If you keep your aquarium in a bright or well-lit room, you can also turn off the artificial lights a little earlier. Remember, all light counts!

The light your aquarium receives from its surrounding will also contribute to the plant’s exposure. This brings me to another common question I get.

Can I Grow Aquarium Plants Without Light?

All light exposure counts, so, couldn’t just Ambiental light be enough to grow healthy plants? Sadly not!

Even if you have low-light plants in a well-lit room, it’s still advisable to keep the artificial lights on for at least 6 hours a day.

Besides, Ambiental light comes with many disadvantages when compared to LEDs.

Here are all the reasons why it’s a bad idea to keep aquarium plants without artificial lights:

– Room lighting won’t provide enough lumens for most plant species

The room light is spread over a wide area. It’s not directly targeted toward the aquarium. The further the light source, the lower the intensity and its effects.

– Sunlight exposure leads to overheating

Sunlight comes not with just visible light, but also UVA and UVB rays. These can raise the water temperature drastically and cause serious problems for your plants and fish.

– Sunlight exposure encourages algae bloom

Algae grow very quickly, especially when placed under direct light exposure. The other plants in your aquarium won’t stand a chance against these pesky algae.

– Ambiental light is unstable

You won’t get the same light intensity and duration of exposure every day. Some days are cloudy, some days are bright and hot.

With regards to room lighting, you’re probably not going to keep those on for 10 hours a day either.

What Happens If My Aquarium Plants Don’t Get Enough Light?

So, you need artificial lights for your planted aquarium. Otherwise, your plants won’t get enough light.

And if you’re thinking about using sunlight, the downsides outweigh the benefits. But what exactly happens when your plants don’t get enough light?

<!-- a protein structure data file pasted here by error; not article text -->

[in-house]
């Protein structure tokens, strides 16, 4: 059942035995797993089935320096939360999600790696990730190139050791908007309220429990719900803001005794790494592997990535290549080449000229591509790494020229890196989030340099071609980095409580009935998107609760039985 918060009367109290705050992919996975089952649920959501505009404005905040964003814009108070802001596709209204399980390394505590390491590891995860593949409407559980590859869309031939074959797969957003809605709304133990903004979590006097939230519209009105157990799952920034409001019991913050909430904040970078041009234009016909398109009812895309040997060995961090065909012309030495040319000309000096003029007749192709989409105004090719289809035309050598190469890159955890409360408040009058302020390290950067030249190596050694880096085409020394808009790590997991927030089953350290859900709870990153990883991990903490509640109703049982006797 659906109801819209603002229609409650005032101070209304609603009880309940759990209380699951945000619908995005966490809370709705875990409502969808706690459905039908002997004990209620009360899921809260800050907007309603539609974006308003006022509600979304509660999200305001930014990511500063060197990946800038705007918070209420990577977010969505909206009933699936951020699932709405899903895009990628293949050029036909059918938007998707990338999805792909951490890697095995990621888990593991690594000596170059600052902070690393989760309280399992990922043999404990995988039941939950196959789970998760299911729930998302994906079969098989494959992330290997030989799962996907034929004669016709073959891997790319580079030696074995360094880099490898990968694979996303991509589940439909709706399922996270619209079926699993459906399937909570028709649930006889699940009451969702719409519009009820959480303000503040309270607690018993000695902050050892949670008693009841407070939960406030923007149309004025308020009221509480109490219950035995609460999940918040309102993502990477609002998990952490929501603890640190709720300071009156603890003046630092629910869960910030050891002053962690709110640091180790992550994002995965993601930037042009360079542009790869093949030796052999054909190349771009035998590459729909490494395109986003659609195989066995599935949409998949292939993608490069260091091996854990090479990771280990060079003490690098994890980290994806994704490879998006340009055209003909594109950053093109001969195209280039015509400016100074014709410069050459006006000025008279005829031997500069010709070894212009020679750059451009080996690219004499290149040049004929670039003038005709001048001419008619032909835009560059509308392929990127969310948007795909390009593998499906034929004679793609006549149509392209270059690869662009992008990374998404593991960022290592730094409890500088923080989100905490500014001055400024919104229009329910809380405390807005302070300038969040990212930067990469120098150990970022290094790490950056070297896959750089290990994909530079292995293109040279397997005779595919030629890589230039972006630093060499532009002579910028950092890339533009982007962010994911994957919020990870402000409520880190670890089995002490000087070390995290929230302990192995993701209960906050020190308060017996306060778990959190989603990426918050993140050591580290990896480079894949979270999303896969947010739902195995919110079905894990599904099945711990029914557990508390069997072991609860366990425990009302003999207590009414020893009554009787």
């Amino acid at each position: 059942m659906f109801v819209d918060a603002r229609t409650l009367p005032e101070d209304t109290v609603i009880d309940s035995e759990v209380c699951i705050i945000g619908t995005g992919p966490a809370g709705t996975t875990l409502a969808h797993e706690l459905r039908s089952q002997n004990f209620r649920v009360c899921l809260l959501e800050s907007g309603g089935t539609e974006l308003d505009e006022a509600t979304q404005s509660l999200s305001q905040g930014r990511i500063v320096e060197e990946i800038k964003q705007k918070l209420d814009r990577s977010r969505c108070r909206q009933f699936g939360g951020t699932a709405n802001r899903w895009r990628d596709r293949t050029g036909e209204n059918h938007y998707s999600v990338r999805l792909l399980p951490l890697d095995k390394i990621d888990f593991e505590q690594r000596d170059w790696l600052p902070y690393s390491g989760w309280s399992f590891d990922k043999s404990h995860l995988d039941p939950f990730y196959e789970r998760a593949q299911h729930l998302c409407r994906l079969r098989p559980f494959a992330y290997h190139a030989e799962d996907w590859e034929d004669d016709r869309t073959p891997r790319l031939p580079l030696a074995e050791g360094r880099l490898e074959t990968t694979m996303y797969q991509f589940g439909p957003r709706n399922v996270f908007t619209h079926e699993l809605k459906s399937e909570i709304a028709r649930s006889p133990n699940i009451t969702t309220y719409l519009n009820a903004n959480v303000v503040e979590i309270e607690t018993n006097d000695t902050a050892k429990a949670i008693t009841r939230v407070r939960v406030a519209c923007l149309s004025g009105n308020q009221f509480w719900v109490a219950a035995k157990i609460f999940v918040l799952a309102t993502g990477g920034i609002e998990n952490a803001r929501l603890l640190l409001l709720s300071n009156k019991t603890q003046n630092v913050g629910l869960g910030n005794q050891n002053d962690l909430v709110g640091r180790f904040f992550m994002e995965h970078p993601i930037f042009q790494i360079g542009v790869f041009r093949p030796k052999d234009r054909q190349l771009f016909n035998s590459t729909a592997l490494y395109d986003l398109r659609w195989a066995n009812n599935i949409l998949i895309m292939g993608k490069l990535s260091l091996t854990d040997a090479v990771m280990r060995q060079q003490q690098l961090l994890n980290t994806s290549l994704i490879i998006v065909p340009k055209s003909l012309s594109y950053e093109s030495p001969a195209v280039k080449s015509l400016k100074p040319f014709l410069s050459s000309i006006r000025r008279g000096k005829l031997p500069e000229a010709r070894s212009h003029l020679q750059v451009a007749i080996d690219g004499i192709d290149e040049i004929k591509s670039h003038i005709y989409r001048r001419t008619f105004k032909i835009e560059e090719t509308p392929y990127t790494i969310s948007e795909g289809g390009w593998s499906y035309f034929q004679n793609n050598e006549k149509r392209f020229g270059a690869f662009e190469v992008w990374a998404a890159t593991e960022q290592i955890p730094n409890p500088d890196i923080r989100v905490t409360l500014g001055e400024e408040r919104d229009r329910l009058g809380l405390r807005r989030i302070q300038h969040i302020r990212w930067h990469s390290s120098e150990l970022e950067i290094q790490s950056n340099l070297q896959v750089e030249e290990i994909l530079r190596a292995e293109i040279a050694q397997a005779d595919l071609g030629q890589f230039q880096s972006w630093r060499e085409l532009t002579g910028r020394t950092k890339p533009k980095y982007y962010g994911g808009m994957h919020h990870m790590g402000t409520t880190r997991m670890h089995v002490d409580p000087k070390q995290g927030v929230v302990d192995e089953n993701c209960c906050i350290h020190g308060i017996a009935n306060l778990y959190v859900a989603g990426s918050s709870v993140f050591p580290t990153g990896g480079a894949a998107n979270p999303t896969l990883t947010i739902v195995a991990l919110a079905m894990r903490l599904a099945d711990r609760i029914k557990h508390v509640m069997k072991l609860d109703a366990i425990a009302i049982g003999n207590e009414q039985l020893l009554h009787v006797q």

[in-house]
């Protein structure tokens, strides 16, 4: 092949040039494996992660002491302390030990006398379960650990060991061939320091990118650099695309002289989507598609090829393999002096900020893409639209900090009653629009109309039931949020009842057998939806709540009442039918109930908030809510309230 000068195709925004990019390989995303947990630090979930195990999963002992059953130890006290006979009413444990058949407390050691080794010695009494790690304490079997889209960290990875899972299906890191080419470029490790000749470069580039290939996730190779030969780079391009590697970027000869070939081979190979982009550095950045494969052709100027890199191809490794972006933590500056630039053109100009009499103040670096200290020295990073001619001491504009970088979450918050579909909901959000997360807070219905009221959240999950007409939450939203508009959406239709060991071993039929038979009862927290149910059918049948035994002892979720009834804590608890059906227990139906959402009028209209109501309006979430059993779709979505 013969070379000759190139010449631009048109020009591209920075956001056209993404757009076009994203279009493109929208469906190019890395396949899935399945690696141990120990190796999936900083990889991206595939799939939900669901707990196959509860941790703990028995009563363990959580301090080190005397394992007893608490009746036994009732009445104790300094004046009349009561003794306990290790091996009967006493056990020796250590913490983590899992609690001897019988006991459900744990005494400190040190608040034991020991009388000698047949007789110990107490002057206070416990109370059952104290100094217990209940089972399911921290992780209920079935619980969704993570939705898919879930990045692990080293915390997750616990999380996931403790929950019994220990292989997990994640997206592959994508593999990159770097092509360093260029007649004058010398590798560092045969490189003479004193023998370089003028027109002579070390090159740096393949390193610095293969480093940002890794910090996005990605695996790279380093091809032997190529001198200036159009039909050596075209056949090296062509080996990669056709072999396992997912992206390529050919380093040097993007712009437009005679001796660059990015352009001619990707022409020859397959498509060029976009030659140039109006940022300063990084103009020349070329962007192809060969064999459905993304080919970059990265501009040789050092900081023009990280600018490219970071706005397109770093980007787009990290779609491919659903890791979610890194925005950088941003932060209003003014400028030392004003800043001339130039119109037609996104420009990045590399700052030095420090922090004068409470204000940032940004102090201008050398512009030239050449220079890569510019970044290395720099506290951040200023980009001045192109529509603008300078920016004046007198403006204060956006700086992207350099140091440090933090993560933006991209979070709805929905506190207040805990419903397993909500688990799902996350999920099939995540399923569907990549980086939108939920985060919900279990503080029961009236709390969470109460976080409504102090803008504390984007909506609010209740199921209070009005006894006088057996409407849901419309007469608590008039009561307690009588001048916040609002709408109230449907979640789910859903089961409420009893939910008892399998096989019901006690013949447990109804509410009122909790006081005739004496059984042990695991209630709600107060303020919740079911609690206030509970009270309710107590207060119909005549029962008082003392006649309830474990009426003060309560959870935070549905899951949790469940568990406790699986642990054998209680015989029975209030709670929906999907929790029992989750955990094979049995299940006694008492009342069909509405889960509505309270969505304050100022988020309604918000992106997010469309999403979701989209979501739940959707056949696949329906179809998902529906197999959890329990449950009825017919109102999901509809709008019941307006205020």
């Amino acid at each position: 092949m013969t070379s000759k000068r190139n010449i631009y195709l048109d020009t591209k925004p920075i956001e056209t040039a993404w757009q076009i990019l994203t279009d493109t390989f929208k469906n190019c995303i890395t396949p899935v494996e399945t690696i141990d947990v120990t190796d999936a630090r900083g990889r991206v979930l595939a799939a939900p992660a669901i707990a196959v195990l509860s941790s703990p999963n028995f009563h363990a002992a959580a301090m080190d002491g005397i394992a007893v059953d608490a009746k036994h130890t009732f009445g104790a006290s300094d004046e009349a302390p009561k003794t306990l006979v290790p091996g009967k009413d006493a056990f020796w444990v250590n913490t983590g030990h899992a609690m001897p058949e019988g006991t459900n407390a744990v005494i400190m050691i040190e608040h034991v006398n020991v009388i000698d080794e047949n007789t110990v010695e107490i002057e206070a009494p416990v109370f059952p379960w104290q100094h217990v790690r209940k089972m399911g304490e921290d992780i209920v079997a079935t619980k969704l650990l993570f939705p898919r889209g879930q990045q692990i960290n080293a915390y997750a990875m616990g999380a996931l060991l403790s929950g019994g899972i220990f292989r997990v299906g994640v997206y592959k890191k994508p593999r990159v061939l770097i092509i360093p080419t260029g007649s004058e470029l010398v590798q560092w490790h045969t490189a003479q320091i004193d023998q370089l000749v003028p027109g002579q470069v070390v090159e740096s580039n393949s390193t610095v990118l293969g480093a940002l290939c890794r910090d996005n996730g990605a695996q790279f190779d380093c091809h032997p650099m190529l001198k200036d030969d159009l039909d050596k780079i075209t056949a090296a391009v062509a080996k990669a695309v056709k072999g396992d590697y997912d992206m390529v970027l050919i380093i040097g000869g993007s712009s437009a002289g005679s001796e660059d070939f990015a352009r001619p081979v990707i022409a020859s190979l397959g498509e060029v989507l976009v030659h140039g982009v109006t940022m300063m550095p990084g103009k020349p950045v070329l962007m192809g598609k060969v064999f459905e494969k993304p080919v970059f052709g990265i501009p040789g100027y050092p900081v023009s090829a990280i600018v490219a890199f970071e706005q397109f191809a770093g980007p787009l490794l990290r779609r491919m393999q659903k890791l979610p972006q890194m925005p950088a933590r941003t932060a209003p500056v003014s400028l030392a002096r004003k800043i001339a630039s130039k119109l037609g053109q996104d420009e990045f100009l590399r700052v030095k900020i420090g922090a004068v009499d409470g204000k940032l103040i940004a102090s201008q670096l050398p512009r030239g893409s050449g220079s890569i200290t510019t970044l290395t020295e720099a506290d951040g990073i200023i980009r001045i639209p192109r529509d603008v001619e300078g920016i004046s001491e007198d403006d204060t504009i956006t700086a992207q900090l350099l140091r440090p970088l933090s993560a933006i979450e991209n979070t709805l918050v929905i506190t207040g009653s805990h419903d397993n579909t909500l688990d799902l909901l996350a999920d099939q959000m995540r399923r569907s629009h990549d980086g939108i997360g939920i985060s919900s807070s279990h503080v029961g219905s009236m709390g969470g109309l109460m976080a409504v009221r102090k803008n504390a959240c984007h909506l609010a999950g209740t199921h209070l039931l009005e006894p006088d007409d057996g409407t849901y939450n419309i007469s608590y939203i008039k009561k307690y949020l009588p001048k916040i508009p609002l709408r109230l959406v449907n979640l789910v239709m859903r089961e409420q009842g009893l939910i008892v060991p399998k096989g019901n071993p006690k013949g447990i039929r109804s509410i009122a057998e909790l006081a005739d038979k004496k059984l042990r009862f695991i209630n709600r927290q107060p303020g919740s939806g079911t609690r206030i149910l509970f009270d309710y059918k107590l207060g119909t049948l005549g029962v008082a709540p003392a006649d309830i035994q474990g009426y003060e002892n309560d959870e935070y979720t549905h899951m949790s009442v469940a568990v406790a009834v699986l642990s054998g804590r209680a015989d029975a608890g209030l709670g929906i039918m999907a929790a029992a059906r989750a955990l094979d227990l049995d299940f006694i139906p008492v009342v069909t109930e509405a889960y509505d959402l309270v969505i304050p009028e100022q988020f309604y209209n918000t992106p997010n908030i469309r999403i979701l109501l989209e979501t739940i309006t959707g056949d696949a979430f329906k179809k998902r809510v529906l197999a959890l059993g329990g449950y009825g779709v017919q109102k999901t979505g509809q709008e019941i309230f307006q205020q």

In short, insufficient light will lead to stunted and deformed growth at best, and the slow death of your aquarium plants at worst.

Here are just some of the symptoms of poor light exposure to get a better idea:

– Slow or inexistent growth

The plant can’t get generate enough energy to fuel itself, so it ceases to grow. This means the plants are getting just about enough light to stay alive.

– Plants grow tall but have a barren appearance

Good light exposure encourages wide, bushy growth with lots of leaves and stems. But if your plants don’t get enough light, they will put all their energy into growing taller, to reach more of that sweet, sweet light.

So, instead of growing lush and rich, the plants will look leggy with wide spaces between the stems and fewer leaves.

– Old leaves wither away and start falling off

If the light “deficiency” goes untreated for too long, the plant starts shedding its older leaves to conserve energy. You’ll see these effects in the leaves closest to the bottom of the aquarium.

These are the furthest away from the light. They serve no purpose because they can’t photosynthesize without light exposure.

Instead of spending extra energy to keep these leaves, the plant can save its resources by simply letting them die.

– Leaves become pale and discolored

Light is one of the main “nutrients” that plants use to create energy. Plants use chlorophyll, the green pigment in the leaves, to convert light into energy through a process called “photosynthesis”.

But it also goes the other way around. Plants also require light for chlorophyll formation. If the plant is light-deprived for long enough, new chlorophyll can’t be made.

The effects can be seen in young leaves, which appear pale green or pale yellow due to a decrease in pigments.


Like all other plants, aquarium plants need light to create energy. It’s a crucial nutrient. But the exact quantity depends on the species.

Low-light aquarium plants need as little as 15 lumens per liter. On the other end of the scale, high-light plants need 50 lumens and over.

There’s a lot of variation. But one thing remains true— absolutely no plant can survive without light. A light deficiency will quickly manifest through mild symptoms like stunted or deformed growth.

Over the long term, the old leaves will begin to fall off, while the plant loses its deep green pigmentation.

The best way to prevent this issue is by setting up your aquarium the right way. The best lighting method would be an LED lightbulb.

These come in a variety of outputs and colorations. Besides, LEDs are also energy and cost-efficient, and less likely to overheat your aquarium.

Author Image Fabian
I’m Fabian, aquarium fish breeder and founder of this website. I’ve been keeping fish, since I was a kid. On this blog, I share a lot of information about the aquarium hobby and various fish species that I like. Please leave a comment if you have any question.